Labour, Economic Affairs and Science
Geneva hosts most specialized UN agencies in the field of labour and economic affairs. With regard to scientific cooperation, CERN, a non-UN European inter-governmental organization, has received world-wide recognition for its research.
Labour issues are dealt with in Geneva by the International Labour Organization (ILO), which is the UN’s specialized agency devoted to social justice by advancing decent and productive work in conditions of freedom, equity, security and human dignity. Its longstanding history dates back to 1919, when it was created along with the League of Nations by the Treaty of Versailles. The ILO draws up and oversees international labour standards. It brings together representatives from governments, employers and workers, thus being the only tripartite agency within the UN-System. Its main decision making body is the annual International Labour Conference, which brings together thousands of delegates representing governments, employers and workers from around the world. The Austrian Mission liaises closely with the ILO, while it is the Austrian Ministry of Labour, Social Affairs and Consumer Protection which is primarily responsible for ILO-issues.
The United Nations Economic Commission for Europe (UNECE) is one of the five regional economic commissions of the United Nations. It aims at promoting economic integration and cooperation among its 56 Member States which include all United Nations Member States from Europe and the entire former Soviet Union as well as Canada, Israel, and the United States. Its activities include policy advice, analysis, technical cooperation and standard-setting in the fields of transport, energy, environment, trade, and statistics. Austria participates in UNECE’s work notably in the fields of transport (UNECE Conference on Financing development of road and rail transport infrastructures in Vienna in November 2010), population (Conference on Ageing in Vienna 2012), and housing & land management (featuring the City of Vienna’s expertise in environmental-friendly housing).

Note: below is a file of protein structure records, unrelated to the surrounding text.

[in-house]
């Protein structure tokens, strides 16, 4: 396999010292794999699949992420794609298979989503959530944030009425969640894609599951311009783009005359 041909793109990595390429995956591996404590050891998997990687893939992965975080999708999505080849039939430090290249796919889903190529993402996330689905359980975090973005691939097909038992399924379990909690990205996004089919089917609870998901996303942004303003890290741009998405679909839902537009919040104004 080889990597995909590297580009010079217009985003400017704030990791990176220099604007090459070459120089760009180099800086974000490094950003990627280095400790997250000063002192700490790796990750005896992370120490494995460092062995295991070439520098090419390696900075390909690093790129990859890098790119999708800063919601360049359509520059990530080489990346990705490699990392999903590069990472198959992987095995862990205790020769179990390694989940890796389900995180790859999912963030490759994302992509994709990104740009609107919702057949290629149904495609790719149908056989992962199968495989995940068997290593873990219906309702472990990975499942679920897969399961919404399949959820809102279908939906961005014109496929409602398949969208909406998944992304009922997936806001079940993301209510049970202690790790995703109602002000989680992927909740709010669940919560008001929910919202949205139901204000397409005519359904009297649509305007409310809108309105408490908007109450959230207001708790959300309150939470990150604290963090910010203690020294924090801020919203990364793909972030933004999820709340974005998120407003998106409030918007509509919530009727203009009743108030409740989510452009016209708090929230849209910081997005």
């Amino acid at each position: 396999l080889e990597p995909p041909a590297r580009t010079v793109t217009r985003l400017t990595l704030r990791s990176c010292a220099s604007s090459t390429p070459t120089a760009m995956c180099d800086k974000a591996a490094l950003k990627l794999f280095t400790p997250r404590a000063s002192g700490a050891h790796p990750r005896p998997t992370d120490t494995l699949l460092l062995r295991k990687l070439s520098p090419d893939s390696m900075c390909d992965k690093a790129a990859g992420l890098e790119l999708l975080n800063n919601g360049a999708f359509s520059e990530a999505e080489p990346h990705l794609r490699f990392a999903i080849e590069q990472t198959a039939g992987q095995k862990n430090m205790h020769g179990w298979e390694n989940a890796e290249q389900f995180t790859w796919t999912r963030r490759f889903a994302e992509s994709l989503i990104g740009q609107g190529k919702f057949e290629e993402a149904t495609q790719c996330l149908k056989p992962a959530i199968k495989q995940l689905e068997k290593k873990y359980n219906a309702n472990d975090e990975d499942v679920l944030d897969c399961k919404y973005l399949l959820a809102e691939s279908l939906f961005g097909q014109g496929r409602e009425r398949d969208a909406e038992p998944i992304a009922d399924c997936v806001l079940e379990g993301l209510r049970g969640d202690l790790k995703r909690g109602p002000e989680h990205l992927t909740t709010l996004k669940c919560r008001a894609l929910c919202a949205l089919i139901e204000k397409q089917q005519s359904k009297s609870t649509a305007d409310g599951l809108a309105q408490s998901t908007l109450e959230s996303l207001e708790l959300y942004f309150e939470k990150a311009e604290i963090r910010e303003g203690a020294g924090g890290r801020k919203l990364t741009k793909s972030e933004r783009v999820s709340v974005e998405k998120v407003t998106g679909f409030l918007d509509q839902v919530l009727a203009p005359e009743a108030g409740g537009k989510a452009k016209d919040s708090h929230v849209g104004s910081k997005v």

The World Intellectual Property Organization (WIPO), another UN specialized agency, is mandated to develop and maintain an international intellectual property system which contributes to economic development while balancing rights of creators and inventors and public interest. Intellectual property includes copyright and related rights as well as industrial property (mainly patents and trademarks). Main challenges include the rapid scientific progress and the emergence of the internet. Austria participates in the work of WIPO mainly through experts from the Austrian Patent Office and the Federal Ministry of Justice.
The International Telecommunication Union (ITU), founded in 1865, is the oldest international organization in the UN family. It is the leading UN agency for information and communication technology issues, and the global focal point for governments and the private sector in developing networks and services. Austria participates through experts from the Federal Ministry for Transport, Innovation and Technology.
It should also be noted that, for the follow-up of the World Summit on the Information Society (WSIS) which took place in Tunis 2005 and to deal with internet governance issues, the Internet Governance Forum (IGF) was set up. Furthermore the UN Commission on Science and Technology for Development (CSTD) hosted by the UNCTAD Secretariat is tasked with the supervision and implementation of the WSIS process. Austria has been a constant member of CSTD from its beginning.
The European Organization for Nuclear Research (CERN) is unique among Geneva-based institutions as it is neither affiliated nor related to the UN system, but a separate intergovernmental organization established in 1954 with currently 20 European member states. CERN, located both on Swiss and French territory, operates the world’s largest particle physics laboratory. Its achievements include numerous scientific discoveries (three Nobel Prizes in physics were awarded to CERN scientists), the construction of a number of particle accelerators (the largest being the 27 km long Large Hadron Collider LHC opened in 2008) and technical developments in other fields (most prominently the World Wide Web). Member states are represented in the intergovernmental structure of CERN through two delegates. Traditionally, the Austrian Permanent Representative serves as one of the Austrian CERN delegates whereas the other is a scientific delegate from capital.